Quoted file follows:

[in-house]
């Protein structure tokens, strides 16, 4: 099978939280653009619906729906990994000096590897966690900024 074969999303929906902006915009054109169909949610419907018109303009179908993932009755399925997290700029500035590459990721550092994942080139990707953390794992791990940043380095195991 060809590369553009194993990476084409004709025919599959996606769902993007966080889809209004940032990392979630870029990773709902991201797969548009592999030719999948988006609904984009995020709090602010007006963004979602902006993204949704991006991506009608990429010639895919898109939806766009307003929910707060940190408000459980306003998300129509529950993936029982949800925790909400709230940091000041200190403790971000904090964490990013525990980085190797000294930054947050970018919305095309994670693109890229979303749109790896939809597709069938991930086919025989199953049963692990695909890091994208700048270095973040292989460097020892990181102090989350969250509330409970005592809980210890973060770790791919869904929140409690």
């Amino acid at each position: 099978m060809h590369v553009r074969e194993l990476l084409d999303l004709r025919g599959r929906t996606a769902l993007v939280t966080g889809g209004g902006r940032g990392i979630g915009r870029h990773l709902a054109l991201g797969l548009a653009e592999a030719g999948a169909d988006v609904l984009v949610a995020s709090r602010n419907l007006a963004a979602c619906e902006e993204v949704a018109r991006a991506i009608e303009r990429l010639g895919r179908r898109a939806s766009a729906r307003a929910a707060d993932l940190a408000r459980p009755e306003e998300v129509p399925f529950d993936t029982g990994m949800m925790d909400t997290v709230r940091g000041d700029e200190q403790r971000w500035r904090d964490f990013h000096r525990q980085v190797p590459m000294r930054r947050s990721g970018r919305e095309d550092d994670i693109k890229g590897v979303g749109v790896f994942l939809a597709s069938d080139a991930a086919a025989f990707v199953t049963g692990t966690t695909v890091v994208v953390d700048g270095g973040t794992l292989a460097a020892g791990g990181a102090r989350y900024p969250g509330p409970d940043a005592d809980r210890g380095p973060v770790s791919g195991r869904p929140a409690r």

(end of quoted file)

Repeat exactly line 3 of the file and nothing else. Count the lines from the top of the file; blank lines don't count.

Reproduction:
């Amino acid at each position: 099978m060809h590369v553009r074969e194993l990476l084409d999303l004709r025919g599959r929906t996606a769902l993007v939280t966080g889809g209004g902006r940032g990392i979630g915009r870029h990773l709902a054109l991201g797969l548009a653009e592999a030719g999948a169909d988006v609904l984009v949610a995020s709090r602010n419907l007006a963004a979602c619906e902006e993204v949704a018109r991006a991506i009608e303009r990429l010639g895919r179908r898109a939806s766009a729906r307003a929910a707060d993932l940190a408000r459980p009755e306003e998300v129509p399925f529950d993936t029982g990994m949800m925790d909400t997290v709230r940091g000041d700029e200190q403790r971000w500035r904090d964490f990013h000096r525990q980085v190797p590459m000294r930054r947050s990721g970018r919305e095309d550092d994670i693109k890229g590897v979303g749109v790896f994942l939809a597709s069938d080139a991930a086919a025989f990707v199953t049963g692990t966690t695909v890091v994208v953390d700048g270095g973040t794992l292989a460097a020892g791990g990181a102090r989350y900024p969250g509330p409970d940043a005592d809980r210890g380095p973060v770790s791919g195991r869904p929140a409690r």